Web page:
Employee Health & Safety Part 2:

Mental Health

As we said last issue, one of the most important and legally significant aspects of your business is the health & safety of your employees. This is the second of 2 newsletters devoted to this topic.

Mental health experts & officials say that one of the inadvertent bright spots of the pandemic was the widespread recognition of the impact of COVID-19 on mental health, which in turn brought other, wider mental health issues to the fore.

As the CDC notes, “Mental health issues affect businesses and their employees. Poor mental health and stress can negatively affect employee job performance and productivity, communication with coworkers, and physical capability & daily functioning.”

As an Employer, you are in a unique position to not only affirm your commitment to a safe and healthful workplace for your employees, but to take steps to promote mental health awareness. Addressing mental health matters need not be very costly. Both your employees and your company may benefit from action steps, such as:

  • Making mental health self-assessment tools available to all employees;
  • Offering health insurance with no or low out-of-pocket costs for mental health counseling;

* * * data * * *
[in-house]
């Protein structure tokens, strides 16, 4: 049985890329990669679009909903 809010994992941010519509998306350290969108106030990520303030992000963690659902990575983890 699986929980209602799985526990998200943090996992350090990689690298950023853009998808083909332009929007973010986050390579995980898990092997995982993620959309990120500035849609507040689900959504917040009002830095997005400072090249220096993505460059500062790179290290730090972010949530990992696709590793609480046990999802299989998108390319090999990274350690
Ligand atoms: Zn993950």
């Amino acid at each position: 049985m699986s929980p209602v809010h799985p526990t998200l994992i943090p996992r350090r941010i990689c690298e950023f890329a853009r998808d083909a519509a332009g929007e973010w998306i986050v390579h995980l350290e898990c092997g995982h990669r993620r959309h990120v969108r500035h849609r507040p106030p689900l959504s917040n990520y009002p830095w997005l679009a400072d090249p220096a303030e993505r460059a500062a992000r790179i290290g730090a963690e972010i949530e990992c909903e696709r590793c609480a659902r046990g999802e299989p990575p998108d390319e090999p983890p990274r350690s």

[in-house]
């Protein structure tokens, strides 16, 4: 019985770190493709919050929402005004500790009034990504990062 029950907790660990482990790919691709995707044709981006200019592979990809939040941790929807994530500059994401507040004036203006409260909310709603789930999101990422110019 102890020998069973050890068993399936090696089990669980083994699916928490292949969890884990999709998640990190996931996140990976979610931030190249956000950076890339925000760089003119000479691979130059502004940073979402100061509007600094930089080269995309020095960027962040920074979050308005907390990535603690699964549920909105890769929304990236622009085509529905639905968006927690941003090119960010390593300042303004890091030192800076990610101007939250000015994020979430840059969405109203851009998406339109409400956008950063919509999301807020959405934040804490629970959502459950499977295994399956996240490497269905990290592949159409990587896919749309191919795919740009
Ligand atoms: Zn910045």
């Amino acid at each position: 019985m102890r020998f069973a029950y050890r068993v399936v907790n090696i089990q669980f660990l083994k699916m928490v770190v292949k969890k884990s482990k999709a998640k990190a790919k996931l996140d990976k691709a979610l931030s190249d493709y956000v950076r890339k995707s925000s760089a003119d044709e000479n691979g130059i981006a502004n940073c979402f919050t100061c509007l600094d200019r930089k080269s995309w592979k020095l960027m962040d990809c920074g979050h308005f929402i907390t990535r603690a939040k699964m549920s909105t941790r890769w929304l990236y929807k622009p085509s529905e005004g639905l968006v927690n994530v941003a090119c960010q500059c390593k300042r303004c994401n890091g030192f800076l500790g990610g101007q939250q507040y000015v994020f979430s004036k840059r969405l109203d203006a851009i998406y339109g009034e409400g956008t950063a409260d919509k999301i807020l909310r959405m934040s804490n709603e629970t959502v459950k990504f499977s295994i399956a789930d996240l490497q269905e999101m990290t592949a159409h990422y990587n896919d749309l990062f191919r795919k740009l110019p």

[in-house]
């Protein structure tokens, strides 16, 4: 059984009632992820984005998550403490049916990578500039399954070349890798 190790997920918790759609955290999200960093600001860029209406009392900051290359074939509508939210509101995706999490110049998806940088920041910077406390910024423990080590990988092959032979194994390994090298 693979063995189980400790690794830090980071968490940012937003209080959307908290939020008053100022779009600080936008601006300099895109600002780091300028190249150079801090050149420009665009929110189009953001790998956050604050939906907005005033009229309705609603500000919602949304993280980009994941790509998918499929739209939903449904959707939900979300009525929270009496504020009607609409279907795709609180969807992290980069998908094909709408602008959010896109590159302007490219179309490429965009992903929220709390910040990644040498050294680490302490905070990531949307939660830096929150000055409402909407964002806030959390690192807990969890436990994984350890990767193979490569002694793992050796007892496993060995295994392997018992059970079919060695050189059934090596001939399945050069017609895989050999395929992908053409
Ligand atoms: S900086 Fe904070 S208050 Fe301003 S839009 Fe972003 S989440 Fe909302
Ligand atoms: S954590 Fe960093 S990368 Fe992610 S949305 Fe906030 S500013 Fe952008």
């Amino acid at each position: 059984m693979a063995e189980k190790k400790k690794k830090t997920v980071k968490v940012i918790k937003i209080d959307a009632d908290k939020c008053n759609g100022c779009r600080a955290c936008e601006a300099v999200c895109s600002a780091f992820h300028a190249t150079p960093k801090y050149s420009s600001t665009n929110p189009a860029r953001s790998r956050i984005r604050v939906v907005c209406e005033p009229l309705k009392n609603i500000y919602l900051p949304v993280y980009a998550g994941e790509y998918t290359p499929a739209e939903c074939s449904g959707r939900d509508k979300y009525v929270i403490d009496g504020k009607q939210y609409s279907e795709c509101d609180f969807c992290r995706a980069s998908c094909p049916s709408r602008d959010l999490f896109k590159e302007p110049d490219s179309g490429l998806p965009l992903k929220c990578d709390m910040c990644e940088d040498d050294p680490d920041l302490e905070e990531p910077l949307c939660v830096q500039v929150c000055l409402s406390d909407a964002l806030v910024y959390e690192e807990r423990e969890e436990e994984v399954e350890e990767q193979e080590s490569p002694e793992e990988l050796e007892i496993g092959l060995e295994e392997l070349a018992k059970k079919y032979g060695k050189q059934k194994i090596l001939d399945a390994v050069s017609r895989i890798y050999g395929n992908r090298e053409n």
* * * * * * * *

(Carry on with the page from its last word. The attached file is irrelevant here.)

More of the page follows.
• Distributing materials to employees about the signs and symptoms of poor mental health; and
  • Providing managers with training to help them recognize the signs and symptoms of stress and depression.

Larger organizations may also have the ability to offer one-on-one coaching and company-sponsored retreats. But even smaller businesses can afford simpler tools, such as a dedicated quiet room that is not connected to a wireless internet signal (which gives employees a place to recharge), or lunchtime learning sessions to reduce stigma about mental health issues.

For additional information about mental health issues and resources, visit these sites:

Mental Health in the Workplace (cdc.gov)

Mental Health Resources for Employers | Mental Health America (mhanational.org)

NIMH » Multimedia (nih.gov)